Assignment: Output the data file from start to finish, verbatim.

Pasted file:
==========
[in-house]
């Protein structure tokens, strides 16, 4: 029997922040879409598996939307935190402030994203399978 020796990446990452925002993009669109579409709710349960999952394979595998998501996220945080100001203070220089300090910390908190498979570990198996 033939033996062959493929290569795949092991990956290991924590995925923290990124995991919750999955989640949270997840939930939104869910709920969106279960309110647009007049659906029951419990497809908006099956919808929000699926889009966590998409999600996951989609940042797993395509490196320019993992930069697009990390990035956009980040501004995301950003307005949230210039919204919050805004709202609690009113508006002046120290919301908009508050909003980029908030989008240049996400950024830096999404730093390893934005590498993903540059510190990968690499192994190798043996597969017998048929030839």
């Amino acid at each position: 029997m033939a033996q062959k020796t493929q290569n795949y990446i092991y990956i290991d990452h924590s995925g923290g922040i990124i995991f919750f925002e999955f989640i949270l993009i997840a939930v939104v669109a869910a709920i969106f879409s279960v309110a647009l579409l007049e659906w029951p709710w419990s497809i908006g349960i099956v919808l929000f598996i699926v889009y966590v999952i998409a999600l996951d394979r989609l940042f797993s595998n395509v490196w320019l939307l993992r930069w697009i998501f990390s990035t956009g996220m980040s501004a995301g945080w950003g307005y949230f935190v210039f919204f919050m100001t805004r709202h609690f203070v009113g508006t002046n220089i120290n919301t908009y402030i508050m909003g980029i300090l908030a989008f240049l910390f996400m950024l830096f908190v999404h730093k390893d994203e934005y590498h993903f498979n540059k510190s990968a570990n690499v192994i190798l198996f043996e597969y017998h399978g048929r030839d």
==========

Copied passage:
[in-house]
């Protein structure tokens, strides 16, 4: 029997922040879409598996939307935190402030994203399978 020796990446990452925002993009669109579409709710349960999952394979595998998501996220945080100001203070220089300090910390908190498979570990198996 033939033996062959493929290569795949092991990956290991924590995925923290990124995991919750999955989640949270997840939930939104869910709920969106279960309110647009007049659906029951419990497809908006099956919808929000699926889009966590998409999600996951989609940042797993395509490196320019993992930069697009990390990035956009980040501004995301950003307005949230210039919204919050805004709202609690009113508006002046120290919301908009508050909003980029908030989008240049996400950024830096999404730093390893934005590498993903540059510190990968690499192994190798043996597969017998048929030839």
């Amino acid at each position: 029997m033939a033996q062959k020796t493929q290569n795949y990446i092991y990956i290991d990452h924590s995925g923290g922040i990124i995991f919750f925002e999955f989640i949270l993009i997840a939930v939104v669109a869910a709920i969106f879409s279960v309110a647009l579409l007049e659906w029951p709710w419990s497809i908006g349960i099956v919808l929000f598996i699926v889009y966590v999952i998409a999600l996951d394979r989609l940042f797993s595998n395509v490196w320019l939307l993992r930069w697009i998501f990390s990035t956009g996220m980040s501004a995301g945080w950003g307005y949230f935190v210039f919204f919050m100001t805004r709202h609690f203070v009113g508006t002046n220089i120290n919301t908009y402030i508050m909003g980029i300090l908030a989008f240049l910390f996400m950024l830096f908190v999404h730093k390893d994203e934005y590498h993903f498979n540059k510190s990968a570990n690499v192994i190798l198996f043996e597969y017998h399978g048929r030839d």